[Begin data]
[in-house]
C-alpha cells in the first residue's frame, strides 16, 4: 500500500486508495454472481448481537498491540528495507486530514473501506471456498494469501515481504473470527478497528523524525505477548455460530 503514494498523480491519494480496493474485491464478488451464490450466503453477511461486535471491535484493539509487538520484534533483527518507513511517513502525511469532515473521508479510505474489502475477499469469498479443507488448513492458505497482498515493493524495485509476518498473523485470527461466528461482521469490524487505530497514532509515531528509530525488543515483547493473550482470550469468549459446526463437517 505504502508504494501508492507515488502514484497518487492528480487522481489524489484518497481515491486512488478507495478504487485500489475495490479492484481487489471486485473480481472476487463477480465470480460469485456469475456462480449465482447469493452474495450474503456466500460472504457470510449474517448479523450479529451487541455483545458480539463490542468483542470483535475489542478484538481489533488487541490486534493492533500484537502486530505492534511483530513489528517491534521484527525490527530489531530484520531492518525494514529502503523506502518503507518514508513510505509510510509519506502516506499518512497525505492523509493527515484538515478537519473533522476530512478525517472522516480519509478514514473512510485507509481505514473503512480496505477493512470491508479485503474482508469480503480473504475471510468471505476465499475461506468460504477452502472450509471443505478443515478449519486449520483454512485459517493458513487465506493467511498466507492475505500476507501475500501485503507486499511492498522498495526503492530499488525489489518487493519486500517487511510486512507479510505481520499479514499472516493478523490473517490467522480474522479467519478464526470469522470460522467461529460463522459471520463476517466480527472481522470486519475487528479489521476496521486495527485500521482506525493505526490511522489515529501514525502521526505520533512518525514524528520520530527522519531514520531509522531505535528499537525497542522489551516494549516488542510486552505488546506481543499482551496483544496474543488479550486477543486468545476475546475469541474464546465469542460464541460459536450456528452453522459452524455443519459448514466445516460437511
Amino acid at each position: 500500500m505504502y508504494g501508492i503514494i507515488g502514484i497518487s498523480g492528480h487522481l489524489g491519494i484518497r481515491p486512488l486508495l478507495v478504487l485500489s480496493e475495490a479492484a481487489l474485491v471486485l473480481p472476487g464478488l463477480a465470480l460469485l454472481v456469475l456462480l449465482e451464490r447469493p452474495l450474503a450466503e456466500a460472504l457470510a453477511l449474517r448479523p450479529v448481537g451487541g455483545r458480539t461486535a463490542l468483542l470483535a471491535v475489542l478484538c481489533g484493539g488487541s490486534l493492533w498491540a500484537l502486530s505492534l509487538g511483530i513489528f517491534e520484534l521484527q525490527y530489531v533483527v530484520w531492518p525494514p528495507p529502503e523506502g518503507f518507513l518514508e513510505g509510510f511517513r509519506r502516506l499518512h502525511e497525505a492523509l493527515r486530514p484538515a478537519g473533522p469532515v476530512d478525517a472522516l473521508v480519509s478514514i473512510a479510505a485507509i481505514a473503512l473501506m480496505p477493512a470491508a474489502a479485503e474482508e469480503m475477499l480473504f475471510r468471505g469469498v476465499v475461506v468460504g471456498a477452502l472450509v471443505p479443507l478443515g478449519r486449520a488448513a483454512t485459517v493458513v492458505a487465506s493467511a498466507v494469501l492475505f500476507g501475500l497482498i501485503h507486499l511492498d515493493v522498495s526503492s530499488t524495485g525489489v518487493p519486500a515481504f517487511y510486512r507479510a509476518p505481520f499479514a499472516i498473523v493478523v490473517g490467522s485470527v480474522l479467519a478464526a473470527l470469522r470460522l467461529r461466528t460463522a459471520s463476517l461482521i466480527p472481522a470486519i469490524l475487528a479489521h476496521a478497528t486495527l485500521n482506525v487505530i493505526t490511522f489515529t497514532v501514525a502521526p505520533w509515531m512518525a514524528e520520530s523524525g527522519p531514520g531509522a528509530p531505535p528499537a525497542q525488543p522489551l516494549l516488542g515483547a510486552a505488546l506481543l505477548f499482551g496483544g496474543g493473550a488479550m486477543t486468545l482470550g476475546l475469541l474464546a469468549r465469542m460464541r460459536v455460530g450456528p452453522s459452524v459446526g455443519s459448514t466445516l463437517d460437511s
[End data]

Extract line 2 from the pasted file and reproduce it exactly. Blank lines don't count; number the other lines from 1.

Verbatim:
C-alpha cells in the first residue's frame, strides 16, 4: 500500500486508495454472481448481537498491540528495507486530514473501506471456498494469501515481504473470527478497528523524525505477548455460530 503514494498523480491519494480496493474485491464478488451464490450466503453477511461486535471491535484493539509487538520484534533483527518507513511517513502525511469532515473521508479510505474489502475477499469469498479443507488448513492458505497482498515493493524495485509476518498473523485470527461466528461482521469490524487505530497514532509515531528509530525488543515483547493473550482470550469468549459446526463437517 505504502508504494501508492507515488502514484497518487492528480487522481489524489484518497481515491486512488478507495478504487485500489475495490479492484481487489471486485473480481472476487463477480465470480460469485456469475456462480449465482447469493452474495450474503456466500460472504457470510449474517448479523450479529451487541455483545458480539463490542468483542470483535475489542478484538481489533488487541490486534493492533500484537502486530505492534511483530513489528517491534521484527525490527530489531530484520531492518525494514529502503523506502518503507518514508513510505509510510509519506502516506499518512497525505492523509493527515484538515478537519473533522476530512478525517472522516480519509478514514473512510485507509481505514473503512480496505477493512470491508479485503474482508469480503480473504475471510468471505476465499475461506468460504477452502472450509471443505478443515478449519486449520483454512485459517493458513487465506493467511498466507492475505500476507501475500501485503507486499511492498522498495526503492530499488525489489518487493519486500517487511510486512507479510505481520499479514499472516493478523490473517490467522480474522479467519478464526470469522470460522467461529460463522459471520463476517466480527472481522470486519475487528479489521476496521486495527485500521482506525493505526490511522489515529501514525502521526505520533512518525514524528520520530527522519531514520531509522531505535528499537525497542522489551516494549516488542510486552505488546506481543499482551496483544496474543488479550486477543486468545476475546475469541474464546465469542460464541460459536450456528452453522459452524455443519459448514466445516460437511